I believe in structures that are not aimed at the technical aspect of the execution of power….There can and must be structures that are open, dynamic, and small; beyond a certain point, human ties like personal trust and personal responsibility cannot work….They would be structures not in the sense of organizations or institutions, but like a community. Their authority certainly cannot be based on long-empty traditions, like the tradition of mass political parties, but rather on how, in concrete terms, they enter into a given situation.
Jacek Kuro? organized such groups to resist Communist rule in Poland. He helped form such groups as “The Commandos,” which initiated student protests in March 1968 (with Adam Michnik, among others), and the Workers’ Defense Committee, a vital forerunner of the Solidarity movement. Kuro? paid a lot of attention to two ideal types of groups: expressive and instrumental. Expressive groups derive from a bond that is formed between people “who share the same experience, read the same books, have the same viewpoints.” They show “incredible strength and resilience.” Instrumental groups, on the other hand, concentrate on an external aim. They are more formalized, regulated, and aim for efficiency. The latter are more familiar to us; this “cold” element, ubiquitous in today’s world, overshadows the warm one. Kuro? and Havel envisioned not a conservative utopia of organic communities but a well-balanced mixture of the warm element of a solid social bond and the cold element, reliable and effective.
What we need now are not nuclear power plants generating more energy for wealthy post-societies but plants capable of producing social glue that would restore societies. We must rebuild interpersonal relationships for change, first through actively organized groups and then through social movements.
A mere three decades ago, Poland gave birth to the largest such movement the world has ever seen; Solidarity had ten million members. But we still behave as though present-day political parties—stripped of ideals and staffed by people without qualities—can satisfy us. The world crashes into us like un-reason incarnate, like the creation of some deranged gigantic brain. Can one nonchalantly accept that huge burden, and agree that what exists, simply is, and that’s that?” asked Milosz. The answer? “One can, but only by passively accepting it in a state of brutish contemplation, like a grazing cow. If we are capable of compassion, yet at the same time powerless, then we live in a state of desperate irritability.”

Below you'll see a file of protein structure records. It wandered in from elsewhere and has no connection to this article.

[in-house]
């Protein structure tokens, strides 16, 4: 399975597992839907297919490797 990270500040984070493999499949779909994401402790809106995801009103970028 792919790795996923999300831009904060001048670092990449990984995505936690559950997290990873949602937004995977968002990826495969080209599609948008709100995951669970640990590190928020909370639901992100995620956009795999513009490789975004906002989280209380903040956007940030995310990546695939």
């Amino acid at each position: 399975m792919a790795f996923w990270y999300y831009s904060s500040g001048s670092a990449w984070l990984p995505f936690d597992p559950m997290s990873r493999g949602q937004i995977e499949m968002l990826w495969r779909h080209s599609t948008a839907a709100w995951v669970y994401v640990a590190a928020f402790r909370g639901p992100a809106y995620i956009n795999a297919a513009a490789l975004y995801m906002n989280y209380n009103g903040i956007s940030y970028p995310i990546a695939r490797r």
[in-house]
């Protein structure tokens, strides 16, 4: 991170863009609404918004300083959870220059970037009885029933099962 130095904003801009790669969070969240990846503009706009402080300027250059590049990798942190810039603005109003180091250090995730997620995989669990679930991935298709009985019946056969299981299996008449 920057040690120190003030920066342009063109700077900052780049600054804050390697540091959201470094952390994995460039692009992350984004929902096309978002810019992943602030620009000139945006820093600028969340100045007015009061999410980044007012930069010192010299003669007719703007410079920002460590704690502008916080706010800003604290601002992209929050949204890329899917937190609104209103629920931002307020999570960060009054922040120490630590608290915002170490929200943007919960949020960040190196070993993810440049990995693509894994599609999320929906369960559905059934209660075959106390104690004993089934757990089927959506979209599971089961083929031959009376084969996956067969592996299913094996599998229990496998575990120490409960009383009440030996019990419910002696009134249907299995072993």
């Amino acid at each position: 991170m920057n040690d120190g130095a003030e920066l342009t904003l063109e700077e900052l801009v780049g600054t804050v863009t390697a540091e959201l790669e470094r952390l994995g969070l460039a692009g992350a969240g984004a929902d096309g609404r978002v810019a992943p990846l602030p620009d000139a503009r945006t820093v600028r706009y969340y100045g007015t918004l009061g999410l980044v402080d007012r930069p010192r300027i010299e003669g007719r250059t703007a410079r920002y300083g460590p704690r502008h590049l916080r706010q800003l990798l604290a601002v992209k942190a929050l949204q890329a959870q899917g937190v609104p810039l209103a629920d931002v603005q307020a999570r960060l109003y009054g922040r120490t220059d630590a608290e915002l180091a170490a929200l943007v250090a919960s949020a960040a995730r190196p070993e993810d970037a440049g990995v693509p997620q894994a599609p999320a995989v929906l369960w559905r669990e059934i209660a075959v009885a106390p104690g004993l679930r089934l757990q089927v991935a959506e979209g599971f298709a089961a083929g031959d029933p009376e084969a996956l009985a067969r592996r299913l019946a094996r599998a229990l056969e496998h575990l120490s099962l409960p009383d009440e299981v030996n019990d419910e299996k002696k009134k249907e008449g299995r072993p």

S?awomir Sierakowski is the leader of Krytyka Polityczna (Political Critique), based in Poland with branches in Ukraine and Russia. It is the largest movement of left-wing intellectuals, artists, and activists in Eastern Europe. He is also director of the Institute for Advanced Study in Warsaw. This open letter to political parties was published in the weekend edition of Gazeta Wyborcza (June 18–19, 2011). Its publication sparked months of debate, which included, among others, essays in response by the social theorist Zygmunt Bauman and Poland’s former president Aleksander Kwa?niewski.”